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Definitely a good lesson of humility for me :) –  marco-fiset May 29 '12 at 15:39
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Technically Joseph Swan invented the lightbulb before Edison :P. A more accurate characterization would be Edison = People skills, Tesla = technical skills –  Rarity May 29 '12 at 15:51
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+1 I'm always suprised with the people who assume that high quality hard technical skills are the only aspect of "years of experience" that count. They do in some roles, but these tend to be the more isolated ones. –  GuyM Nov 23 '12 at 21:35
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Short version: They might have chosen a reason that is not personal and not debatable

It takes time to acquire skill as well as experience. You may be a good coder, but not experienced enough for their taste with handling projects, or they didn't think you were a good fit on the team.

Have you considered that there might be multiple reasons for them not wanting you, but that the rejection reason is one that is very hard to discuss? This might actually be because they were polite instead of having to tell you that they think you have a bad attitude or is not good enough and - even worse - that you disagree and start discussing it. Saying "You do not have the experience we are looking for" is neutral and closes the discussion before it starts.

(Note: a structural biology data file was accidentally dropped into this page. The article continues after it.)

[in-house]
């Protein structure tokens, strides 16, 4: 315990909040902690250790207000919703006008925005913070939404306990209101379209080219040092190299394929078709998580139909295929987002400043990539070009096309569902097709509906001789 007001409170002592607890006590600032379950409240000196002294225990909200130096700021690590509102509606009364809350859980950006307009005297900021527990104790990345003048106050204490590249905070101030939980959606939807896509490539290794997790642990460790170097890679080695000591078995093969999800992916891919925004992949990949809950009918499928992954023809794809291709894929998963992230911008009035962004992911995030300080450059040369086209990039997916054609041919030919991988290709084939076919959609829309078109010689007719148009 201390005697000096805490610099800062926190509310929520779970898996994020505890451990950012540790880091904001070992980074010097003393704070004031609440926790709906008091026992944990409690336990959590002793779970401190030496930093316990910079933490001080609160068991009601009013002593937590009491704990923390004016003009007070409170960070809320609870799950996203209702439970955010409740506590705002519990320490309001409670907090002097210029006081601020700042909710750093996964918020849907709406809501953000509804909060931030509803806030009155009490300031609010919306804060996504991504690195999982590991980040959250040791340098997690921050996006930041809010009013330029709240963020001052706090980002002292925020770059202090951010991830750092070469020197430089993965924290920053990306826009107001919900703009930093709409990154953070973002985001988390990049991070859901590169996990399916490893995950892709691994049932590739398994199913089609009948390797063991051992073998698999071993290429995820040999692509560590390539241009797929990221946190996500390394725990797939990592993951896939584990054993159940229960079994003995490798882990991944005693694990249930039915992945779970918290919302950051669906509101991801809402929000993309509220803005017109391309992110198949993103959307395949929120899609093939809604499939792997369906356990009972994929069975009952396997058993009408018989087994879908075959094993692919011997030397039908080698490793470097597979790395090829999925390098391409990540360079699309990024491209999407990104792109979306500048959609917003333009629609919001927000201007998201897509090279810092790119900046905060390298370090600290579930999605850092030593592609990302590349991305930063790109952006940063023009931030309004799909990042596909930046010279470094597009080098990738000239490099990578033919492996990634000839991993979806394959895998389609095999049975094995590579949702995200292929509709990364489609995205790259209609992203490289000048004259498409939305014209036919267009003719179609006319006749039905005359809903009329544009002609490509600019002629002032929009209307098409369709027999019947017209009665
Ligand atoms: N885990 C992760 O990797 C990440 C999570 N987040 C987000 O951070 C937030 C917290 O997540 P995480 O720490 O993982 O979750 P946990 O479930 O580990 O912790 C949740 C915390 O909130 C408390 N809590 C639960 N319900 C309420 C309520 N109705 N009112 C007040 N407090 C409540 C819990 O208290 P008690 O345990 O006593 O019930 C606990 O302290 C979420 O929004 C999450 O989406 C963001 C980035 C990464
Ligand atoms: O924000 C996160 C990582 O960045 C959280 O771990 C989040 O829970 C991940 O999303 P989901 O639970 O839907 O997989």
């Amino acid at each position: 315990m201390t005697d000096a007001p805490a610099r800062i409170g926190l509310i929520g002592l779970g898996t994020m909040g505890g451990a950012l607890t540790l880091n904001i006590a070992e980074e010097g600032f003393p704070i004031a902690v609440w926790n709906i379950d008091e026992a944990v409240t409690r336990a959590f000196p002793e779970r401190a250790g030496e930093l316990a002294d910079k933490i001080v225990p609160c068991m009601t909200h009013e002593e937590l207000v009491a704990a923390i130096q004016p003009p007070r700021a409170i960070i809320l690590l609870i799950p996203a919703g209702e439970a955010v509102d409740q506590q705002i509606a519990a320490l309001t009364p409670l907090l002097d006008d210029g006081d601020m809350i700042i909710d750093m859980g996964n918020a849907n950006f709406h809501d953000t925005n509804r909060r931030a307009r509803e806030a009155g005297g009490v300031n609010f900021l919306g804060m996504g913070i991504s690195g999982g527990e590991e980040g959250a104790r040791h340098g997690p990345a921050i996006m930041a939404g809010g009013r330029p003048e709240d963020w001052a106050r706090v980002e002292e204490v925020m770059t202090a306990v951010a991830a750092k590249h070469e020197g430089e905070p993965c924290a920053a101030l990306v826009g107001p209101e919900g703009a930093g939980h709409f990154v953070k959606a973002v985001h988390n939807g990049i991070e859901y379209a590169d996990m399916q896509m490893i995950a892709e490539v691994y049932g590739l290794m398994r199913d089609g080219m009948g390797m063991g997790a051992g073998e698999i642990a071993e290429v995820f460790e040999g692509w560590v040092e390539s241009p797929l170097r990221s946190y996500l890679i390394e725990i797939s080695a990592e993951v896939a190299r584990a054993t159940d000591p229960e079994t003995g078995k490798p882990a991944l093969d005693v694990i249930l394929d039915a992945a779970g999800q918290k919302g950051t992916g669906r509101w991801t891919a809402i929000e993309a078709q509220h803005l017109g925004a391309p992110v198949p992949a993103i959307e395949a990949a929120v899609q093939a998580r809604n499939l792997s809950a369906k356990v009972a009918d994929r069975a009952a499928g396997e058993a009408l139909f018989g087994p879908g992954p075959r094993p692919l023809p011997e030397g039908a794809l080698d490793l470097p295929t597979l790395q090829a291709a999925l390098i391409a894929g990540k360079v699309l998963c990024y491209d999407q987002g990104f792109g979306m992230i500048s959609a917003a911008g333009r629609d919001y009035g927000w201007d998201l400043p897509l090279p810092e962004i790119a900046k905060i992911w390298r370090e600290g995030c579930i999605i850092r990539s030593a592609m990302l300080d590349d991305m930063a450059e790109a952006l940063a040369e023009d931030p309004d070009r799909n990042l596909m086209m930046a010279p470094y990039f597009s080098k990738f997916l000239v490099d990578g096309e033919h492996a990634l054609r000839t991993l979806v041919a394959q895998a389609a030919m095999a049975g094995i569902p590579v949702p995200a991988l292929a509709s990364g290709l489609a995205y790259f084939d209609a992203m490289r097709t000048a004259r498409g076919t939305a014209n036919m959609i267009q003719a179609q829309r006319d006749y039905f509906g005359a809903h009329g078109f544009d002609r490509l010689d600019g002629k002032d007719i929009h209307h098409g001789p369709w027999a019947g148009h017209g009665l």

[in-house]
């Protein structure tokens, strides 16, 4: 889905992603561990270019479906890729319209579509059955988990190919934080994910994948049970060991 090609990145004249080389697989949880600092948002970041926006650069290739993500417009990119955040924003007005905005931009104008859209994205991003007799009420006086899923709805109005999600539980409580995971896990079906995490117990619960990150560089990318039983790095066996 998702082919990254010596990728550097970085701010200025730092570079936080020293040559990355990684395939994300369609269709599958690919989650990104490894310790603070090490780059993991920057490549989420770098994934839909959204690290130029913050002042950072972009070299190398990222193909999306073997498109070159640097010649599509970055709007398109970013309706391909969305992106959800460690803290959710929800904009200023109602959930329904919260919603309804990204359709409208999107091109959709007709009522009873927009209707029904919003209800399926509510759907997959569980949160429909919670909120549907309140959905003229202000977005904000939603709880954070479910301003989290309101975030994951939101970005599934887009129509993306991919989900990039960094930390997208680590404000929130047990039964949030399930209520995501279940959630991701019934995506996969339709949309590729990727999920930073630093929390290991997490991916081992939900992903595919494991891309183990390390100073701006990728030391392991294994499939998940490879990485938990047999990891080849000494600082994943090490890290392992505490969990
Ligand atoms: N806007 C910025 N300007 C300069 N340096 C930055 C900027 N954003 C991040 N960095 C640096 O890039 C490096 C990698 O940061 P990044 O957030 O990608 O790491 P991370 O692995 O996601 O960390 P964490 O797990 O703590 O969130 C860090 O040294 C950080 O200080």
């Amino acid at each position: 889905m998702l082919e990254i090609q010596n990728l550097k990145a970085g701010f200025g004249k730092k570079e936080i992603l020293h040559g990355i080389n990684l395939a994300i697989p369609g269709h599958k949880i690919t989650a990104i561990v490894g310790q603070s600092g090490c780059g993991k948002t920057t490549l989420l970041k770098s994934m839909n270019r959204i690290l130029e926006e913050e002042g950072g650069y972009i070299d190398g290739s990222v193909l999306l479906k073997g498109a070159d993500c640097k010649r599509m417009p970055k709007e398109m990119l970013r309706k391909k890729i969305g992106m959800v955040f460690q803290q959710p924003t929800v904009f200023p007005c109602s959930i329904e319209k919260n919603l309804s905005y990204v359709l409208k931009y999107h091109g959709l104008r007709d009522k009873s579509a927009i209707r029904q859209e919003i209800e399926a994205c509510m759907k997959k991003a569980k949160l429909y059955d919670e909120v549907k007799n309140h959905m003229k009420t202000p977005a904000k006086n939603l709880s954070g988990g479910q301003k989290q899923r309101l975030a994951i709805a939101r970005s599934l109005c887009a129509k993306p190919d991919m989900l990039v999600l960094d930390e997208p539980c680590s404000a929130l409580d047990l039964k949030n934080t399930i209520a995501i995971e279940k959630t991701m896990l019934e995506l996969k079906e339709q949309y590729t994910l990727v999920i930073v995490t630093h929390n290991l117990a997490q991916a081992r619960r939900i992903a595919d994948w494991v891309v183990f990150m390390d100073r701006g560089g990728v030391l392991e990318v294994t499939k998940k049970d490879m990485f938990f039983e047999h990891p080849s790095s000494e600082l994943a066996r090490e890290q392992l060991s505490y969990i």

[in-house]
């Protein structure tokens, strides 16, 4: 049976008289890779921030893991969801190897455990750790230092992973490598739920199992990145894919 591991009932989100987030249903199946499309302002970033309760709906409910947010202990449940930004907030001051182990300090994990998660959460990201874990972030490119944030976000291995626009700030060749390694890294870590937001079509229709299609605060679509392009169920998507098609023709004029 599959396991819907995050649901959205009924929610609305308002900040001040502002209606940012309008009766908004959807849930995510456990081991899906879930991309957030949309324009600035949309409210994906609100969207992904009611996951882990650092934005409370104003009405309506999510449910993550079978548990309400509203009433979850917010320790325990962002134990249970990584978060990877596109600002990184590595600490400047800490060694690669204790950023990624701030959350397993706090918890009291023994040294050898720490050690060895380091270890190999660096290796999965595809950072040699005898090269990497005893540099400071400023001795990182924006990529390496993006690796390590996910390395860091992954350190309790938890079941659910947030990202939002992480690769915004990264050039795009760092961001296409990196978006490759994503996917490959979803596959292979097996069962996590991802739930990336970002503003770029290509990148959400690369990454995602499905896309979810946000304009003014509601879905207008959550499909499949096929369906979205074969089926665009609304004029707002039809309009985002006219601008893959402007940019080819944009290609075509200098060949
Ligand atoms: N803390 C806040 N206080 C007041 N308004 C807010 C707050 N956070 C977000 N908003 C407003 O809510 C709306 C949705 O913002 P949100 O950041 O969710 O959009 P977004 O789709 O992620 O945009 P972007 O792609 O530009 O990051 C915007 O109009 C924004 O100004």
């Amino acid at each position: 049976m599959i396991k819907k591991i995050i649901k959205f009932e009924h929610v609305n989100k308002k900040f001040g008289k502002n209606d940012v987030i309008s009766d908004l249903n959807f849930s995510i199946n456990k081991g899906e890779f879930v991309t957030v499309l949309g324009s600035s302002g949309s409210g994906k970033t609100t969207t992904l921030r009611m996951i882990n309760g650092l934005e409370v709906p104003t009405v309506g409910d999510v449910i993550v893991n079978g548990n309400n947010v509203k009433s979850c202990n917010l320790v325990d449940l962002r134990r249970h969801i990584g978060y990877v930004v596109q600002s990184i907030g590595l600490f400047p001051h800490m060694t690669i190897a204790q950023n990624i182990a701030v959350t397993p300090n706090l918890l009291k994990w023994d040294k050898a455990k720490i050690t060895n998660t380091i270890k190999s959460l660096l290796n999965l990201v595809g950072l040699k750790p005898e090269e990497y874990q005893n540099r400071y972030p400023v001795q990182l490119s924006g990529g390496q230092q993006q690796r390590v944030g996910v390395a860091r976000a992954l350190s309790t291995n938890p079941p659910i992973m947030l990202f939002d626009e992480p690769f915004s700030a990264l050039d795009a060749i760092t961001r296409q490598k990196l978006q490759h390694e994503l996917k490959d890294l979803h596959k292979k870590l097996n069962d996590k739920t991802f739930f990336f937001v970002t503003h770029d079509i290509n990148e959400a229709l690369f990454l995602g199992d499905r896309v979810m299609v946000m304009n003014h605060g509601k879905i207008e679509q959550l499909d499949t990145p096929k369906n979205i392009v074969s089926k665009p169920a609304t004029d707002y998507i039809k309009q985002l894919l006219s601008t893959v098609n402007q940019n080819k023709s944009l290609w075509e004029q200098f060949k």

You may want to ask them if they have any suggestions on how you can improve - besides working more years - to be a better fit in their company. You might learn a thing or two.

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This is a very constructive answer that doesn't belittle the author. +1 –  Trevor Sullivan May 29 '12 at 20:38
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Other answers have addressed why they care about years of experience, but to answer the question in your title, how to overcome this, the answer is: start with the cover letter.

You might not be able to overcome it (for the reasons explained by others), but if you can, it will be because, in the cover letter, you acknowledged their requirement and then explained why you should be considered anyway. Highlight what you can do and stay away from comparisons to your coworkers. If that gets you as far as a phone screen, you will then have an opportunity to show them what you can do.